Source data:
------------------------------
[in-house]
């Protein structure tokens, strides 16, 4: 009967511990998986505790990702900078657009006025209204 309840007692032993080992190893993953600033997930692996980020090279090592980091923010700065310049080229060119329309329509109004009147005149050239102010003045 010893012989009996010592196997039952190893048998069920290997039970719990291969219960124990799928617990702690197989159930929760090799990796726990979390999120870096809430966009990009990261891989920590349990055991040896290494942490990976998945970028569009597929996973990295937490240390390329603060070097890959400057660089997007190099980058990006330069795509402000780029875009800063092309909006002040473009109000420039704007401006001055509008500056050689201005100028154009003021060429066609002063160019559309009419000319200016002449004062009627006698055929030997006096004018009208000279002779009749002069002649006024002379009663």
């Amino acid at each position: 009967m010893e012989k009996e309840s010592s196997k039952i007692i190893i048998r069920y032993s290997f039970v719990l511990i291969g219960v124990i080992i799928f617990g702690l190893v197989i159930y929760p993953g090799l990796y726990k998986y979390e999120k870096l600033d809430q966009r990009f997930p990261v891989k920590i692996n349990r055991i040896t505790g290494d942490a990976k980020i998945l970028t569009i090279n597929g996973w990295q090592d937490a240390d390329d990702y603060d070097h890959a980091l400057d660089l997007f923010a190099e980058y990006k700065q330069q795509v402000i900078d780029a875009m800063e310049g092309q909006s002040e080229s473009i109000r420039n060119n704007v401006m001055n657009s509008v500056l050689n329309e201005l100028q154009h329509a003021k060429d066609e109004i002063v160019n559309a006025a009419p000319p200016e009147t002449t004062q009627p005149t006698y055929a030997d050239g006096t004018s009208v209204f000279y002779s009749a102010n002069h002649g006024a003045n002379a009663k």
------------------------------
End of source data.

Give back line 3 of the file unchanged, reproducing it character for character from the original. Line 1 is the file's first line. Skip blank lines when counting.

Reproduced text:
């Amino acid at each position: 009967m010893e012989k009996e309840s010592s196997k039952i007692i190893i048998r069920y032993s290997f039970v719990l511990i291969g219960v124990i080992i799928f617990g702690l190893v197989i159930y929760p993953g090799l990796y726990k998986y979390e999120k870096l600033d809430q966009r990009f997930p990261v891989k920590i692996n349990r055991i040896t505790g290494d942490a990976k980020i998945l970028t569009i090279n597929g996973w990295q090592d937490a240390d390329d990702y603060d070097h890959a980091l400057d660089l997007f923010a190099e980058y990006k700065q330069q795509v402000i900078d780029a875009m800063e310049g092309q909006s002040e080229s473009i109000r420039n060119n704007v401006m001055n657009s509008v500056l050689n329309e201005l100028q154009h329509a003021k060429d066609e109004i002063v160019n559309a006025a009419p000319p200016e009147t002449t004062q009627p005149t006698y055929a030997d050239g006096t004018s009208v209204f000279y002779s009749a102010n002069h002649g006024a003045n002379a009663k």